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Multiple sclerosis (MS) affects the central nervous system, leading to disability and is complicated by bone loss and fractures istock

Scientists at the University of Birmingham have discovered a way to regenerate bone and other tissue in humans using the body's natural healing processes.

The method that has been devised makes use of what the scientists are calling "extracellular vesicle" particles to target cell-level regeneration and making use of the body's propensity to heal. They believe that it could be a step forward in the treatment of degenerative bone diseases like the many forms of arthritis as well as multiple sclerosis.

By stimulating cells, the team was able to naturally produce nano-scale particles called vesicles, reports Futurism. "What we aim to do is to capture these vesicles, to purify them and then to exploit them as a regenerative tool," said Dr Owen Davies, EPSRC E-TERM Landscape Fellow at the University of Birmingham and Loughborough University.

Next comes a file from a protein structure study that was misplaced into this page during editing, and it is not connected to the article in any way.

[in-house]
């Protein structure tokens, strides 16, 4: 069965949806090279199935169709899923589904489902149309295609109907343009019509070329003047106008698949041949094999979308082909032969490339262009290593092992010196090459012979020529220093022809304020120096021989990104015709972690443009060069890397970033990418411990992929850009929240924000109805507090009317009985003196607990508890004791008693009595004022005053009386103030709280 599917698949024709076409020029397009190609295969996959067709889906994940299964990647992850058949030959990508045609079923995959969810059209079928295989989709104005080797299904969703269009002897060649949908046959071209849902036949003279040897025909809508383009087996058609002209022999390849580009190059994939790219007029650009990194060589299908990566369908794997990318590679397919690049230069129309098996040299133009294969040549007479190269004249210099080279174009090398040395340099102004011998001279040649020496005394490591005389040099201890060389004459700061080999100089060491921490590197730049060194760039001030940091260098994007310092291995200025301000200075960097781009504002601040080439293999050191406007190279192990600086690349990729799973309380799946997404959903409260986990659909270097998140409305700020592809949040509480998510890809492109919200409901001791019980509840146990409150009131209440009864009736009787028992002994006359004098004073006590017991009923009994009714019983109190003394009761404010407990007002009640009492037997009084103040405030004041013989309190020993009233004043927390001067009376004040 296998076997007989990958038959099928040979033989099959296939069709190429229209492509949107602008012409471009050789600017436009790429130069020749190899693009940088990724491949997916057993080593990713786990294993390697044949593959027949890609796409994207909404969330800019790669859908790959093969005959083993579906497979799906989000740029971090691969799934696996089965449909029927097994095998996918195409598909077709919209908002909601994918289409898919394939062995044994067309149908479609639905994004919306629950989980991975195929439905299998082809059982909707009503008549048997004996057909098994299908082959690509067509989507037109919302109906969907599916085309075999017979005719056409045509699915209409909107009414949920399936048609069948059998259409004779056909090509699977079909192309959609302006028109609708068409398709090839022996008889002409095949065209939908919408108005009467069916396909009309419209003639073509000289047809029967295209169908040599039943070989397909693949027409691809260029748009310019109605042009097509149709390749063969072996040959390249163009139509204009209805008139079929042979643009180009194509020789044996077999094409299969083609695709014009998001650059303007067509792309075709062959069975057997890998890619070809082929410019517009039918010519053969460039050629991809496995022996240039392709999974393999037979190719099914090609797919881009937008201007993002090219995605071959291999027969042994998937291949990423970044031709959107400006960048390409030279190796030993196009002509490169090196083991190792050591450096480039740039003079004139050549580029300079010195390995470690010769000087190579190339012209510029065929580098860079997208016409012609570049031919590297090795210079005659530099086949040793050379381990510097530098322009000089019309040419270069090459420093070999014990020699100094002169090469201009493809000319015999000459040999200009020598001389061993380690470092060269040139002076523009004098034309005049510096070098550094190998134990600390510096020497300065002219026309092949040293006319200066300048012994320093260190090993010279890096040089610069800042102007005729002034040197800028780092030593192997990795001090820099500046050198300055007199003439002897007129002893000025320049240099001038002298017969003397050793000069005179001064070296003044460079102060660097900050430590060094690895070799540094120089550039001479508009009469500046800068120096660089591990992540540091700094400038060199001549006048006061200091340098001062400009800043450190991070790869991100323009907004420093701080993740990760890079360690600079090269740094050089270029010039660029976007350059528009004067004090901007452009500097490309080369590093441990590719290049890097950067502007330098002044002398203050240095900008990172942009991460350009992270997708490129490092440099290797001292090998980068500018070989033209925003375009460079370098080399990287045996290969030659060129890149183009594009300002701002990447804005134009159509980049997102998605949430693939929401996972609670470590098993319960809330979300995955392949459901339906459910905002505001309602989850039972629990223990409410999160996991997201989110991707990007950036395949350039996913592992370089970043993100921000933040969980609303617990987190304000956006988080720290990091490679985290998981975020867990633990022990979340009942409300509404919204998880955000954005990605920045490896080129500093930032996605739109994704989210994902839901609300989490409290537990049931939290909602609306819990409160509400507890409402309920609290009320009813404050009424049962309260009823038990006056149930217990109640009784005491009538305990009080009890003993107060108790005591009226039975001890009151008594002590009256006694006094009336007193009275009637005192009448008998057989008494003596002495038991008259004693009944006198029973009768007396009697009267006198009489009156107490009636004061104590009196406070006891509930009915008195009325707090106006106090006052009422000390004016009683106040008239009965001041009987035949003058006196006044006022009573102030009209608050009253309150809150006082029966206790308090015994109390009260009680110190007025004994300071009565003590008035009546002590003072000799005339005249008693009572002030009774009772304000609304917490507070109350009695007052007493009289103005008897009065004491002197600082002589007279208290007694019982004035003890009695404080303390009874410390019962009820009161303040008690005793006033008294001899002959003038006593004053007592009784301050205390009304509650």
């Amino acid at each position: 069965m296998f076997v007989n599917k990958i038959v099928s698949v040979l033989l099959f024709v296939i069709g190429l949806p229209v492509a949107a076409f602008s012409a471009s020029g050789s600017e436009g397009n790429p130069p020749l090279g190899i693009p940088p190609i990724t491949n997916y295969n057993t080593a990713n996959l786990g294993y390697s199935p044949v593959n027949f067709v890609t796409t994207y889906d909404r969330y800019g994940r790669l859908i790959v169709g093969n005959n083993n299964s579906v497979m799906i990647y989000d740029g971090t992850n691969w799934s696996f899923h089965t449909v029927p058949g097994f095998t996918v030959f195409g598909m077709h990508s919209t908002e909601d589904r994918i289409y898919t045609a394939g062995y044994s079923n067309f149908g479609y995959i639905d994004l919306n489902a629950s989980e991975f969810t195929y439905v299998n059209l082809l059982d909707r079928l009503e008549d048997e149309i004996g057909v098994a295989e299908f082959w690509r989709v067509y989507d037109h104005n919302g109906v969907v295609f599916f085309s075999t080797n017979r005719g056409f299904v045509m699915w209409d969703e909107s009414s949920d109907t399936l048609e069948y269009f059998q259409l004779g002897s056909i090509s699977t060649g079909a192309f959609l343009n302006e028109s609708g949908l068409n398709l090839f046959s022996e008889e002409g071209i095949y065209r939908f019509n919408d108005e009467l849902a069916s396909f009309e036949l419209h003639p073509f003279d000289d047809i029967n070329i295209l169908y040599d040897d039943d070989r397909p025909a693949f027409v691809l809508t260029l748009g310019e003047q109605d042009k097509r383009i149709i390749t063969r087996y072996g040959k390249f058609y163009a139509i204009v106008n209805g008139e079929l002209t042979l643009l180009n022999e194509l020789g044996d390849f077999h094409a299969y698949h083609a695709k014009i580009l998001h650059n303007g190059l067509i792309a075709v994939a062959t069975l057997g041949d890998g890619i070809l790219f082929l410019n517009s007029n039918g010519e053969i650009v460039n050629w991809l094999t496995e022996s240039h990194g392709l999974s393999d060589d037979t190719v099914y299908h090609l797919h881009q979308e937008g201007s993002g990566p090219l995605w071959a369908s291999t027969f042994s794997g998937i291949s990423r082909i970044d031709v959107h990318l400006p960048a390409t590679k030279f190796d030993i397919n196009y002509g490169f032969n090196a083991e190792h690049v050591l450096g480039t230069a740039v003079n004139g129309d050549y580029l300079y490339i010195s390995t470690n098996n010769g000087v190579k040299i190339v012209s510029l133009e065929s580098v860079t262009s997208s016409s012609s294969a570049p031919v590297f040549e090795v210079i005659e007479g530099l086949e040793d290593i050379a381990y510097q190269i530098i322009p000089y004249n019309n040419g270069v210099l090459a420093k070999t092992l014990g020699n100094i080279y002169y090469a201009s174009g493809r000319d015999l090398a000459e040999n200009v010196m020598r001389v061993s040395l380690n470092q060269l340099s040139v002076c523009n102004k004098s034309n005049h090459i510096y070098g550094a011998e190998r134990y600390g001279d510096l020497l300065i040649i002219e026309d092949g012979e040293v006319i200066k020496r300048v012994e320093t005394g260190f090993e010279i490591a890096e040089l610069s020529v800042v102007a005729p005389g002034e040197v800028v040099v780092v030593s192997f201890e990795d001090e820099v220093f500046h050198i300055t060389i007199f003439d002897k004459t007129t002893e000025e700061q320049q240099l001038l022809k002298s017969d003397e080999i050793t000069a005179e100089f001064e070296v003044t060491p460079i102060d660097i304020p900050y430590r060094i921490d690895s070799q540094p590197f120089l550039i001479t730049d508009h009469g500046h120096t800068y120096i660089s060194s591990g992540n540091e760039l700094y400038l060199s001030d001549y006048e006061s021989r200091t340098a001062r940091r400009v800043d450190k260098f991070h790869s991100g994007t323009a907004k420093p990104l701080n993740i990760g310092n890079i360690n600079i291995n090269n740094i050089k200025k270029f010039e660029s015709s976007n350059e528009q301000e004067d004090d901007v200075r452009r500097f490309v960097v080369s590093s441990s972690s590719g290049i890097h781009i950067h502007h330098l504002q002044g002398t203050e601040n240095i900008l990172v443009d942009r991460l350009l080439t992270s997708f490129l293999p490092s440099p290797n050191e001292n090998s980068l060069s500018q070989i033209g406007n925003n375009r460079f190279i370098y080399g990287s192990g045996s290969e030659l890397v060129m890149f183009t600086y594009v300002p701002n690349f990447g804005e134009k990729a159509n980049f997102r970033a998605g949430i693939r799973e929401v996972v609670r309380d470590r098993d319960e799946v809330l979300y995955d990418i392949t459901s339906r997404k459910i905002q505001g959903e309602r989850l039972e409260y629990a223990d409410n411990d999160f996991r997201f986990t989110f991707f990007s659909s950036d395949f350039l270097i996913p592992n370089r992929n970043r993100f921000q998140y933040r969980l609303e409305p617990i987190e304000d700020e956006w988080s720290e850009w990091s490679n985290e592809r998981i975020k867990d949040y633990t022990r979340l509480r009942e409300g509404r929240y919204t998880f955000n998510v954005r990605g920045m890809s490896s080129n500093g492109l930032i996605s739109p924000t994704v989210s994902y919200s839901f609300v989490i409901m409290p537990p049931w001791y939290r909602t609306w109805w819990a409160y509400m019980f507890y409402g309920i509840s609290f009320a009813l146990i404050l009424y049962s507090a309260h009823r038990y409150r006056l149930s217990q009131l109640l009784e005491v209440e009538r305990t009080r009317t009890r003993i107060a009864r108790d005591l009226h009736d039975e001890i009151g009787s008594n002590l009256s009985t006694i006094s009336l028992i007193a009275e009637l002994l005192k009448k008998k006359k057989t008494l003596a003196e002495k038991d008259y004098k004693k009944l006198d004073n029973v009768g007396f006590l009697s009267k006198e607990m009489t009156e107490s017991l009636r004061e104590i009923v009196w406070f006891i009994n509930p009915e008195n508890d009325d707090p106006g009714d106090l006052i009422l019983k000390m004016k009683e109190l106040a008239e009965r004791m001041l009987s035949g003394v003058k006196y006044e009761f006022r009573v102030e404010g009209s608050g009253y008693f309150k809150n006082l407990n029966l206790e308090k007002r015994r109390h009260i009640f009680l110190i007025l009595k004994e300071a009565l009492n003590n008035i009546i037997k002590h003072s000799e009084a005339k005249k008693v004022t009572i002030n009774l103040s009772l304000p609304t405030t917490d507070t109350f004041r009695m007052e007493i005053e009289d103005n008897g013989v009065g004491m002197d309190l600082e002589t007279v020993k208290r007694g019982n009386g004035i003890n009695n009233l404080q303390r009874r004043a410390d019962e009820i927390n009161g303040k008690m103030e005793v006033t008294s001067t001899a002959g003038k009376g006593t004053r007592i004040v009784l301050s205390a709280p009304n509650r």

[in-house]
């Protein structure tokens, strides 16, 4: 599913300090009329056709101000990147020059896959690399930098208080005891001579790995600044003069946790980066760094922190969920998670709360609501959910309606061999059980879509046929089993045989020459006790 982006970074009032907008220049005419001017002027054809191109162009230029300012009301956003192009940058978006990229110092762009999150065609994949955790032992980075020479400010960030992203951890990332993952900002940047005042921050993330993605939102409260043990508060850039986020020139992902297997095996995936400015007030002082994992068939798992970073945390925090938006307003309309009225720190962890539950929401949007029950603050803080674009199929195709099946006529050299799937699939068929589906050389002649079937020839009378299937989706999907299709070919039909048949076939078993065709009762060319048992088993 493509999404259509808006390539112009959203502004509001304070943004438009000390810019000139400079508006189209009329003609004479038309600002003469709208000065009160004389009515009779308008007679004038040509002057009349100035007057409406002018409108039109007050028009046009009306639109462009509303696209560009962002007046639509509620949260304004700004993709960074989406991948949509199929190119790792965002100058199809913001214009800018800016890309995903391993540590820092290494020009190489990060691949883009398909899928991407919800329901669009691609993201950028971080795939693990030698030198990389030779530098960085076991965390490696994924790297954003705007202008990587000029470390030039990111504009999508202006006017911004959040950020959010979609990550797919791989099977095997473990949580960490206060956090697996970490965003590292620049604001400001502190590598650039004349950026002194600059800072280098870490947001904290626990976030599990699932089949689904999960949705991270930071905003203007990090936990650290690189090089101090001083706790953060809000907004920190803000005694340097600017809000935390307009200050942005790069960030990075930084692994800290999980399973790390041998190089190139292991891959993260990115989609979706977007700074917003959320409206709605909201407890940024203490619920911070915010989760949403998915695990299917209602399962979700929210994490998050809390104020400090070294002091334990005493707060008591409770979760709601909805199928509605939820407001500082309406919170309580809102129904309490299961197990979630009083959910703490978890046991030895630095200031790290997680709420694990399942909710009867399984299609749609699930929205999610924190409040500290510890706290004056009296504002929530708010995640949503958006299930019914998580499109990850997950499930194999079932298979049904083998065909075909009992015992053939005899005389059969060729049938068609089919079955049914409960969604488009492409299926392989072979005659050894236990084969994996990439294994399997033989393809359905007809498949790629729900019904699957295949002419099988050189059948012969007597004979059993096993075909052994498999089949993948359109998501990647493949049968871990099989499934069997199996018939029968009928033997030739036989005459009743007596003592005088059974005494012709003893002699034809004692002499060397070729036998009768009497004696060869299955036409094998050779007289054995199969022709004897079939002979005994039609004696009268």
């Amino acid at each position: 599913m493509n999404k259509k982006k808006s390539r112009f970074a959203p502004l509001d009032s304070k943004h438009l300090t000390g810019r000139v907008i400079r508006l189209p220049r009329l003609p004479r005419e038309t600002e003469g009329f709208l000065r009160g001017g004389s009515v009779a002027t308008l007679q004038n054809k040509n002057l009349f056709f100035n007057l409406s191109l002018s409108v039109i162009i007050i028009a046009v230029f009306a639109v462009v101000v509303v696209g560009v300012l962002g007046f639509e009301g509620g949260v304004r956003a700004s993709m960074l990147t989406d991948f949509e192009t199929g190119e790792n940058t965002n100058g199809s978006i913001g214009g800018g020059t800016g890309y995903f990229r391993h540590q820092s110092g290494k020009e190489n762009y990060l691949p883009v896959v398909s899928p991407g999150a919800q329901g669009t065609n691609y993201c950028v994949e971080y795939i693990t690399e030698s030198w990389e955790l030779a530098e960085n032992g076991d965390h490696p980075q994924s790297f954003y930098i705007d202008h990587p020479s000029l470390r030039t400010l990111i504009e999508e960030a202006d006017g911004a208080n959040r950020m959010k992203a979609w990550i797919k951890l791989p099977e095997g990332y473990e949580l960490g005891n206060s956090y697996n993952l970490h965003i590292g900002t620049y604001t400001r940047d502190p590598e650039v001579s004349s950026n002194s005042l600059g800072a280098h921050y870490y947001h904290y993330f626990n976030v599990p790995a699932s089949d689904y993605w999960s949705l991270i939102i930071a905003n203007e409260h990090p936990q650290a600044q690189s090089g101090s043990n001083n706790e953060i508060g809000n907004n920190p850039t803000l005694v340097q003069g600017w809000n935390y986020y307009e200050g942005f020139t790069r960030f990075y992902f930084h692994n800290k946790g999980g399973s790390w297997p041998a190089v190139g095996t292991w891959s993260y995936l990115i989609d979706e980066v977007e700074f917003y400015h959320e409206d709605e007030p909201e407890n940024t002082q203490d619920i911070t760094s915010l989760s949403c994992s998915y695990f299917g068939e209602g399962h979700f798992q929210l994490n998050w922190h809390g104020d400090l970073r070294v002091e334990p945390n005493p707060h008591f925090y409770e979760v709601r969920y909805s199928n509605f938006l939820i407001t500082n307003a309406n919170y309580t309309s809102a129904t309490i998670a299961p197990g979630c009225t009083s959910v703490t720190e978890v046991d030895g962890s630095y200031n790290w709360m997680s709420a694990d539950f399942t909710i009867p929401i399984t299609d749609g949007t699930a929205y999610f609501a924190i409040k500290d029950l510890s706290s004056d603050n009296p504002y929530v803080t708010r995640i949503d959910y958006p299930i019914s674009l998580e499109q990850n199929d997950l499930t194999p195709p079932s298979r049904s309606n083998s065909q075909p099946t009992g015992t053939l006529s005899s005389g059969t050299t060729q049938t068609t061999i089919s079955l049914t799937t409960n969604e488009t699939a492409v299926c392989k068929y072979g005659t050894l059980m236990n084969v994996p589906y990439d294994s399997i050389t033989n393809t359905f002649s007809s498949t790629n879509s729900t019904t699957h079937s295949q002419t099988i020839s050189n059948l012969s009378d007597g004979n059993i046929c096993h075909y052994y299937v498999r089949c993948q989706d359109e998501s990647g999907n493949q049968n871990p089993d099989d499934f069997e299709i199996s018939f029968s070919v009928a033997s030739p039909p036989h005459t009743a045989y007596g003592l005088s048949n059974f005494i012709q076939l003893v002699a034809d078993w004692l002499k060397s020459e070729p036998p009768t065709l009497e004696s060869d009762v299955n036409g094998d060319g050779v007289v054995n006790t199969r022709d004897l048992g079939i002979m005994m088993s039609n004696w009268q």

As of now, regenerative therapy and medication include skin and bone grafts, tissue transplants, and a few other options, but they are often met with a number of roadblocks, says the report.

For example, grafts lifted from patients have a high chance of morbidity – death of tissue and failure of treatment. Bone tissue transplants from donors run the risk of rejection as well as a number of other side effects and the costs are high, notes the report.

Extracellular vesicle methods have none of these disadvantages, while also working around ethical concerns that stem cell treatments seem to reportedly have.

Sophie Cox, Ph. D., from the School of Chemical Engineering said, "Though we can never fully mimic the complexity of vesicles produced by cells in nature, this work describes a new pathway harnessing natural developmental processes to facilitate hard tissue repair."

Advancements in regenerative medicine could pave the way to treat debilitating illnesses like osteoarthritis and multiple sclerosis – diseases that do not really have definitive treatments.

If proven to be successful, patients might actually be able to see and experience their bodies recover and regenerate. It could even pave a way to help people live longer, or even indefinitely, if they are able to regenerate any tissue that gets damaged or fails, says the report.

The treatment, however, is only in its infancy, say researchers. Proving effectiveness in humans is likely to take a long time after which it will have to pass regulatory processes.